California city will require healthier items at supermarket checkout aisles

Trader Joe's displays


Perris, CA follows Berkeley in excluding certain items from checkout

The California city of Perris will become the second municipality in the country to pass an ordinance improving the nutritional quality of the foods and beverages sold at supermarket check-out aisles. The City Council of the nearly 80,000-person city unanimously passed the policy last night and will require grocery stores in the city such as WinCo Foods, Walmart, and Dollar General to swap out soda, chips, and cookies at check-out aisles with healthier alternatives such as fruit, nuts, seeds, seltzer, and other low- or no-calorie drinks.

The city of Berkeley passed a similar ordinance in 2020, and it is now in effect. The Perris law goes into effect on July 1.

“The checkout aisle is the supermarket equivalent of waterfront property—and food manufacturers typically pay a premium to ensure that soda, chips, and candy bars are visible there,” said Center for Science in the Public Interest senior policy associate Karen Gardner. “This move will make it easier for consumers to avoid both marketing and impulse purchases of drinks and snacks that are high in sugar and salt. We hope more communities follow suit and pass similar policies.”

The campaign to adopt the measure was led by local community organizations like Love4Life and the Boys & Girls Clubs of Inland Valley, alongside the statewide advocacy group Public Health Advocates, with support from CSPI. Mayor Michael Vargas championed this policy, with strong support from Councilmember and Mayor Pro Tem Marisela Nava. Additionally, the City of Perris’ Youth Advisory Council played a lead role in obtaining support from the broader community.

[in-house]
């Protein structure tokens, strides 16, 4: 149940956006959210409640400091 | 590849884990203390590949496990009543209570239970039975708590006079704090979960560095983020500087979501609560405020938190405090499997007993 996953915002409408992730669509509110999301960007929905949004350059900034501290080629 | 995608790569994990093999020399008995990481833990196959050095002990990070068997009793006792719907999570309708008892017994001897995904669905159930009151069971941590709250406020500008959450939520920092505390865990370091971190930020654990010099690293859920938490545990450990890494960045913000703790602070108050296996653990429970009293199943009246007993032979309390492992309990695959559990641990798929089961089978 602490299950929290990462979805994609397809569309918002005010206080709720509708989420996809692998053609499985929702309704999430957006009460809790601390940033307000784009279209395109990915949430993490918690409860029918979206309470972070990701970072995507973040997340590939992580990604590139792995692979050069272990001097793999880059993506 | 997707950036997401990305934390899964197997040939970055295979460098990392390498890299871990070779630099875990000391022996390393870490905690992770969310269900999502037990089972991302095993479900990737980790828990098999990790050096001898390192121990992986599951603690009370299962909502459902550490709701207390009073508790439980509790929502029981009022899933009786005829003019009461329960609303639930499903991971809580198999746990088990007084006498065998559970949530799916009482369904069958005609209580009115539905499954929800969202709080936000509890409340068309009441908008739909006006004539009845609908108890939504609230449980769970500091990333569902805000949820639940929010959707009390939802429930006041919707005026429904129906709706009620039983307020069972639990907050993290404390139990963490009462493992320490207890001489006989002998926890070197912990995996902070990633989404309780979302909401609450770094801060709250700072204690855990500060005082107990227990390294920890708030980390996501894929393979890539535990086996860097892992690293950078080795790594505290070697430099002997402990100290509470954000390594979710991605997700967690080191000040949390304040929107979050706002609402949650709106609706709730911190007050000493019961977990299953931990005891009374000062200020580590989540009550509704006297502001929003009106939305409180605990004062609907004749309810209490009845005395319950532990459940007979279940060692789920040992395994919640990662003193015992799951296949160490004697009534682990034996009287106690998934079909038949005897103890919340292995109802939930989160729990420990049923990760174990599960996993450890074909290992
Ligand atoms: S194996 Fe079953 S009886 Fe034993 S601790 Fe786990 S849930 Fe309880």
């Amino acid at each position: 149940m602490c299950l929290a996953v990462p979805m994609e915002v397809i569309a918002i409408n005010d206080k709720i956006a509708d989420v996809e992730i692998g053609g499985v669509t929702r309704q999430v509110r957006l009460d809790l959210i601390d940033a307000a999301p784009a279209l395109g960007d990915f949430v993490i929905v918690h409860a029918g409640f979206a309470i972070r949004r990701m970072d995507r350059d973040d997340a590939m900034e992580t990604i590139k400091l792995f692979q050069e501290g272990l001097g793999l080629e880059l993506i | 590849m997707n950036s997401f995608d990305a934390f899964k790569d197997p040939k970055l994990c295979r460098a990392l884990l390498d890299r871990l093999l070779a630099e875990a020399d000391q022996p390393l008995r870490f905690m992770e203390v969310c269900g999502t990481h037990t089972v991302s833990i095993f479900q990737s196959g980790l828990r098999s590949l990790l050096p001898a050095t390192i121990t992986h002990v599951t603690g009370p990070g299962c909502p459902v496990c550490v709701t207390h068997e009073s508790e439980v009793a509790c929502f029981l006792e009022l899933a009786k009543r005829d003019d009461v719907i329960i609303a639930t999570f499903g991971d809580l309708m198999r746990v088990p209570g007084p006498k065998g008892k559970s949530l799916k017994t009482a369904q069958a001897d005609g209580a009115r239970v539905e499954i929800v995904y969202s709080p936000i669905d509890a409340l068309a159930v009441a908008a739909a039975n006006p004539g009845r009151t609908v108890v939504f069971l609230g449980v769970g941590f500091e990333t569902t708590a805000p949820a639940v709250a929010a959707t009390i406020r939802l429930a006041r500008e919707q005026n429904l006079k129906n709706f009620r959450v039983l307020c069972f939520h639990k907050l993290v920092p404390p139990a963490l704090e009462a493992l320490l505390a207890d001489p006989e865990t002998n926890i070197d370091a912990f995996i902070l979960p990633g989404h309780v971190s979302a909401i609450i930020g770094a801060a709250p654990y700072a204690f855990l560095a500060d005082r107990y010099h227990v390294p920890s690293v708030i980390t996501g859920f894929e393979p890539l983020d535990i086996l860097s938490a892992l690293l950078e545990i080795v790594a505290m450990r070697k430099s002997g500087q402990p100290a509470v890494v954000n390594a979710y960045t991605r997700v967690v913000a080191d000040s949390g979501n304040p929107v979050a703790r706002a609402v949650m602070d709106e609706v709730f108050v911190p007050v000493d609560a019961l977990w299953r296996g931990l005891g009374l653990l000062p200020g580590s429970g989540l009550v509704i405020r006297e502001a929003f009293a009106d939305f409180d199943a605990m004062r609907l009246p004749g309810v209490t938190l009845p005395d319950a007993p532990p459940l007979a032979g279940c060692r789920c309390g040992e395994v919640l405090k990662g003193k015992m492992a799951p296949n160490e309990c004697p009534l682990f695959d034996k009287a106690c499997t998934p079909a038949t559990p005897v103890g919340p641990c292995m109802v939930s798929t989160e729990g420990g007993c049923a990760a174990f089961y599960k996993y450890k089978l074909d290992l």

“We’re thrilled that City Council listened to the sweeping call from parents and youth alike in the community. We believe that this policy will be another step in the right direction for improved health and well-being in the City of Perris,” said Mónica Acevedo Guerrero, program manager for Public Health Advocates.

 “As a youth-serving organization we are excited to see healthier options at check out to help create a brighter and healthier future in Perris for our youth,” said Julia Burch, assistant director of development for the Boys & Girls Clubs of Inland Valley.

Pictured above: Images of a Trader Joe's checkout aisle in Berkeley taken before and after that city's ordinance went into effect.